Editor’s Note: This article is part of Fast Company Spark, a new initiative for middle and high school readers.
Marcus Collins’ two-year-old daughter regularly walks around the house singing a song that reminds the University of Michigan professor and advertising executive of the consequences of his job.
“Liberty, Liberty, Liberty, Liberty, Liberty!”
If you’ve ever seen — or heard a Liberty Mutual insurance ad you know exactly what that sounds like. Collins is a marketing professor, but also the head of strategy at Wieden+Kennedy New York, an advertising agency that creates work for major brands like Nike, McDonald’s, Ford, and Bud Light beer. And he knows his daughter’s young brain has just been momentarily seized by an age-old marketing tactic. “Marketers create mnemonics — tools like audio cues to help us remember facts, or in this case a company name — because we know that it creates repeatability, and repeatability establishes memory structures,” says Collins. “So this jingle makes sure that when you do think of insurance, Liberty is the first that comes to mind. I worked with State Farm for years, and they know recall is the greatest driver to sell a policy.”
The jingle is one of the oldest and most reliable tools to get you to remember a brand, but as kids and teens have become more sophisticated, so have the ways brands work to get your attention. Wendy’s on Twitch. Nike in Roblox. Balenciaga in Fortnite. McDonald’s making a meal with BTS. All of it is to get your attention, to make you think these brands are cool, and hopefully, become a customer for life. For generations, young people have been the most important people to marketers because it’s when we are at the very start of figuring out who we are, and who we want to be. Estimates peg the amount of money marketers spend to get your attention ranges from $6 billion to $15 billion. Every. Single. Year.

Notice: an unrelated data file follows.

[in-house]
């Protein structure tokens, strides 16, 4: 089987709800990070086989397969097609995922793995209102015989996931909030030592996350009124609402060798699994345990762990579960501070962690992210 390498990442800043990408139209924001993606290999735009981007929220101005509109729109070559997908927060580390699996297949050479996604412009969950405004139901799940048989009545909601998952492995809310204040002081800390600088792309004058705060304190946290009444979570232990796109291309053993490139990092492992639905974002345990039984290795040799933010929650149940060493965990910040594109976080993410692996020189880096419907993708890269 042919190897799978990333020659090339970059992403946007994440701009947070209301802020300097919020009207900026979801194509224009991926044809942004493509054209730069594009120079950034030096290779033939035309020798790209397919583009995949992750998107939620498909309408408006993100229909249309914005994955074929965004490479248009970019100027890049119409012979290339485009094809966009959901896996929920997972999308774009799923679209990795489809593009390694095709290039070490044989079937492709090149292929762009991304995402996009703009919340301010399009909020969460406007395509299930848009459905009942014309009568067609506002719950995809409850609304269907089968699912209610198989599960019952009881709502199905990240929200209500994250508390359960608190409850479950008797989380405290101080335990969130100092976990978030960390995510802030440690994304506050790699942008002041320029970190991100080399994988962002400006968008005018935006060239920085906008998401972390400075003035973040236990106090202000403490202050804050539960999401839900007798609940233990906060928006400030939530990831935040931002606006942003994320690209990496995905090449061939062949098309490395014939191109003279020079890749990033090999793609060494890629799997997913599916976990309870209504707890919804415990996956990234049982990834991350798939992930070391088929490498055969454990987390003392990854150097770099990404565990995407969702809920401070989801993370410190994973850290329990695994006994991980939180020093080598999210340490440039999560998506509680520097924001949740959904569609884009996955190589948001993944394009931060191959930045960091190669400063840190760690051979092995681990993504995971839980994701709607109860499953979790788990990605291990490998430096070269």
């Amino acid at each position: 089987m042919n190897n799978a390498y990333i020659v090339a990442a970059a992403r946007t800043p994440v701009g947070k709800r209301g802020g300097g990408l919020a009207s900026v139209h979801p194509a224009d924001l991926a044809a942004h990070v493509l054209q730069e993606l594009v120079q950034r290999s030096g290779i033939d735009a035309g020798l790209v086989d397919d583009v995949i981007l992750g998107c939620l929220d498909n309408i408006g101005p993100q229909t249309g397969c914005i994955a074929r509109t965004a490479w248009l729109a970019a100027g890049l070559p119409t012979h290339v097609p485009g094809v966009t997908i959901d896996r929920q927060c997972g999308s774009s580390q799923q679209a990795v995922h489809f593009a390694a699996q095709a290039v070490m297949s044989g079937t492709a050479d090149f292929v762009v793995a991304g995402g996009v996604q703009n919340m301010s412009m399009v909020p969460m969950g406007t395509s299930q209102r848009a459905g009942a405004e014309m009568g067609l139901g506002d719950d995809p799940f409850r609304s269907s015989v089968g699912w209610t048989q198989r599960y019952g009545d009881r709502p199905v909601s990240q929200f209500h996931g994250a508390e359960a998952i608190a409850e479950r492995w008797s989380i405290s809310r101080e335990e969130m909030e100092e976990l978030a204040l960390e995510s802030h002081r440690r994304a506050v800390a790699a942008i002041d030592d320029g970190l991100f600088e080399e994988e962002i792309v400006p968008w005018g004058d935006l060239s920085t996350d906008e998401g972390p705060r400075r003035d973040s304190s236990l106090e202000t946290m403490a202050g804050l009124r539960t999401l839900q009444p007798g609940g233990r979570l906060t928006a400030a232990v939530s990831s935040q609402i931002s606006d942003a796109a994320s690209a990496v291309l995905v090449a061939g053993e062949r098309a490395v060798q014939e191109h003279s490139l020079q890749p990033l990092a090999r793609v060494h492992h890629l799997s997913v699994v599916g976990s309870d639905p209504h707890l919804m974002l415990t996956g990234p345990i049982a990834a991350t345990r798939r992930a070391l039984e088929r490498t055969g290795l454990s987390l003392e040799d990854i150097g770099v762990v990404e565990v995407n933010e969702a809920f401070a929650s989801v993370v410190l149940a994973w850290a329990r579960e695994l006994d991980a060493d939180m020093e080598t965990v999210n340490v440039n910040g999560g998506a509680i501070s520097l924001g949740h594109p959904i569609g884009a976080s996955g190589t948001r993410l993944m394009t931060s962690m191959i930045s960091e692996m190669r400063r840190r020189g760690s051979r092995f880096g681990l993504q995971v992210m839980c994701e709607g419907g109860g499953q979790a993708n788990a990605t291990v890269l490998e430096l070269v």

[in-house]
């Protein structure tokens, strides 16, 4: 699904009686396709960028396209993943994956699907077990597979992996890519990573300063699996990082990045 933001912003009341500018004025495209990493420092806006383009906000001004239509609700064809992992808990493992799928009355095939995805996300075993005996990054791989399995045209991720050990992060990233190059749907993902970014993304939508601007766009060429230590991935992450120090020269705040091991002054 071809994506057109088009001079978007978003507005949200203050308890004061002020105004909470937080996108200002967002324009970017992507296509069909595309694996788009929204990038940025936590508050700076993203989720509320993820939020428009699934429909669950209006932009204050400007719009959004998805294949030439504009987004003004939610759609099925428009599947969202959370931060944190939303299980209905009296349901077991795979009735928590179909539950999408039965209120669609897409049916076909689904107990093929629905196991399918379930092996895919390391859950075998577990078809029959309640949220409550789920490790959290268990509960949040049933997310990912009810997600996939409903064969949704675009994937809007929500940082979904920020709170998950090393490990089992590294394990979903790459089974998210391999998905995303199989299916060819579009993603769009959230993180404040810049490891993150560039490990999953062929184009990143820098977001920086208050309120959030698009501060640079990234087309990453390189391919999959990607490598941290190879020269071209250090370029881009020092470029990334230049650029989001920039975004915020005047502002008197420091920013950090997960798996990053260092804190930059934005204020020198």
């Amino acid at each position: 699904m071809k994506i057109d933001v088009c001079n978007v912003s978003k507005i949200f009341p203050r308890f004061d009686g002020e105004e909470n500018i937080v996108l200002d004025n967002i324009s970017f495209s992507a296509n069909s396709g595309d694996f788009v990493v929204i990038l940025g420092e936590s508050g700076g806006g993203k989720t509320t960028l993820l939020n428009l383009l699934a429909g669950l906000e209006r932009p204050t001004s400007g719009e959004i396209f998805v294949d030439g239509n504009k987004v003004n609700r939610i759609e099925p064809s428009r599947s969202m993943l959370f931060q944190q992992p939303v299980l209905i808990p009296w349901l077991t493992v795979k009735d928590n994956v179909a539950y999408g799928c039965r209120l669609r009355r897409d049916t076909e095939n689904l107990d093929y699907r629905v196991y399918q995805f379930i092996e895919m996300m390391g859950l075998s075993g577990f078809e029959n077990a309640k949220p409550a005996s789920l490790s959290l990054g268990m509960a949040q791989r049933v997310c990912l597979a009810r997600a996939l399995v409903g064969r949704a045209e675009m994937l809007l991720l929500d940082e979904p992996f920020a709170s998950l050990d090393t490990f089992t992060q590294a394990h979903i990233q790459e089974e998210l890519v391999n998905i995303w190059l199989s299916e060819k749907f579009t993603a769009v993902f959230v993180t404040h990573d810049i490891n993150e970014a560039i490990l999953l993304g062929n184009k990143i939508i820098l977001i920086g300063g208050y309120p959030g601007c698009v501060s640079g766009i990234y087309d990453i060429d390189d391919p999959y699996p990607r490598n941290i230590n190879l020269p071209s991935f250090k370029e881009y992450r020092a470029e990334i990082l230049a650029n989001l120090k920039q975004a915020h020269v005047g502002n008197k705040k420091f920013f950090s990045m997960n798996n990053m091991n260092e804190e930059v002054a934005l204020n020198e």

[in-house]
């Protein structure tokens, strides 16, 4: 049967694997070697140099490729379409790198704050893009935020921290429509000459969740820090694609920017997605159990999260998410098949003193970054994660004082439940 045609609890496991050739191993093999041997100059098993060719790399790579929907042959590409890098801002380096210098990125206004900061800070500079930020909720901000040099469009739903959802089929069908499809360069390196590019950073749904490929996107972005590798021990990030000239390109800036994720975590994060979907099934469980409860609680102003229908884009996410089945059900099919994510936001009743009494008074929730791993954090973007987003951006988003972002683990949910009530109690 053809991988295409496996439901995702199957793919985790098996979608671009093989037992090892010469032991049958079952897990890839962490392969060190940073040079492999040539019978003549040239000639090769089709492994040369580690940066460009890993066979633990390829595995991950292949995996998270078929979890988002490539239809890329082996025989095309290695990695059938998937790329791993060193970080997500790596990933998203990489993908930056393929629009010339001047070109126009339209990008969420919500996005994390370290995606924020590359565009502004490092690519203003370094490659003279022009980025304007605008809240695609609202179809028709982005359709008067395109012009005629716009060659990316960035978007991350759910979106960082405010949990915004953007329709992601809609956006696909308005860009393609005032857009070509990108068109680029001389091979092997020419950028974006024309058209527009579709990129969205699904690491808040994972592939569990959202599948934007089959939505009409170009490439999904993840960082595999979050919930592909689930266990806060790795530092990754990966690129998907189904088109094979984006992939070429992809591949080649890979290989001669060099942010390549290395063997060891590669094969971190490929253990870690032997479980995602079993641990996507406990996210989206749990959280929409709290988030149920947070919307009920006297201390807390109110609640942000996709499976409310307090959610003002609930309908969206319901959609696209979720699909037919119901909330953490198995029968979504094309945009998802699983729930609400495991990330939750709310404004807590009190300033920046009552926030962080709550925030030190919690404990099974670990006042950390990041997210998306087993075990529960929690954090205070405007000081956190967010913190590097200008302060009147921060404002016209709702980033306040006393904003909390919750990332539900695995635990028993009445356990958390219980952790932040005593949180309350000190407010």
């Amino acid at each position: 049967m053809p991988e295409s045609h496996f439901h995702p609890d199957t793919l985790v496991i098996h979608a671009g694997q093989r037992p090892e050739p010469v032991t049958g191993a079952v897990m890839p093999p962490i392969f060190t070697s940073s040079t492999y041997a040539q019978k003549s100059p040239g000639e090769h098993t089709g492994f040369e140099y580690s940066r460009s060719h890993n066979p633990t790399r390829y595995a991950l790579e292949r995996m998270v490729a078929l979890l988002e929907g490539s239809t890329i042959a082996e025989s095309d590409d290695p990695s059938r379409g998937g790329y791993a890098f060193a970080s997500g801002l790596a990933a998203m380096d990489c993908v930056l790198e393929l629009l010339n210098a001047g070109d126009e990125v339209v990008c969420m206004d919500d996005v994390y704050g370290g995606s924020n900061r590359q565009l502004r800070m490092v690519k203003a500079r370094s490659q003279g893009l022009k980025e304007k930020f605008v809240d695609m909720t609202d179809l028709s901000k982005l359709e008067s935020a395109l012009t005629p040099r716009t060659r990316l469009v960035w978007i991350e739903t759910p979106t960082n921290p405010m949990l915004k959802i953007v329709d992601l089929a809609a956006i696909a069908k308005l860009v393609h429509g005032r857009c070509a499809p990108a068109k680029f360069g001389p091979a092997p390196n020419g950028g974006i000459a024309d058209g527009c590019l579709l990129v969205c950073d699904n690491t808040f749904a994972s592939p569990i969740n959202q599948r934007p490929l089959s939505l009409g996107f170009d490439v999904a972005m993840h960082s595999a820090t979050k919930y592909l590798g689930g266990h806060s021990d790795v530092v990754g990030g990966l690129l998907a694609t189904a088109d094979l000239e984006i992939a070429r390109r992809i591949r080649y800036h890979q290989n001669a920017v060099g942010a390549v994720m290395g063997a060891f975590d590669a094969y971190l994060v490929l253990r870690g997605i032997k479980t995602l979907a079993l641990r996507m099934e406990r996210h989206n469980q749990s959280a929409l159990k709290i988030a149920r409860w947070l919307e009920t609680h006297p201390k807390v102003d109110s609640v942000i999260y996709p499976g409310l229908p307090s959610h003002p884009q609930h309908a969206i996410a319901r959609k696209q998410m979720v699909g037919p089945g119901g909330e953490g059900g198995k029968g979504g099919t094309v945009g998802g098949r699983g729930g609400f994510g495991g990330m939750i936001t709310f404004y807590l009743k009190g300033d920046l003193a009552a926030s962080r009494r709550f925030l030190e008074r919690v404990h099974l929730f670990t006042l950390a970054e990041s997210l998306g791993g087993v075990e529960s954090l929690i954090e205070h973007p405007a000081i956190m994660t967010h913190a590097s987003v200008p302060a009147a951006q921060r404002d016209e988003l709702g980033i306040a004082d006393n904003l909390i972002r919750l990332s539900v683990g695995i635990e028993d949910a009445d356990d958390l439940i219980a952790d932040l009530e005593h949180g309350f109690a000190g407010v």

Whether all that money buys your attention or not, the advertising it creates still has an impact on your brain. We see thousands of marketing messages everyday, and it effects everyone, but even more so on brains that are still developing. “When you’re younger, the brain isn’t fully developed, so you’re much more impressionable,” says Collins. “Teenagers in particular, it’s the first time in their life that they have more agency over their identity, they get to pick their friends, and much more hyper aware of the brands and branded products that people consume.”
And yet your generation are perhaps the most sophisticated kids and teens that brands have ever faced. Kids and teens have become major brands themselves. Ten-year-old Ryan Kaji made an estimated $250 million last year in part thanks to marketing partnerships with companies like Amazon, Walmart, Nickelodeon, and Skechers. Charli D’Amelio had her own Dunkin drink at 16, which expanded last year to a line of merch, of course.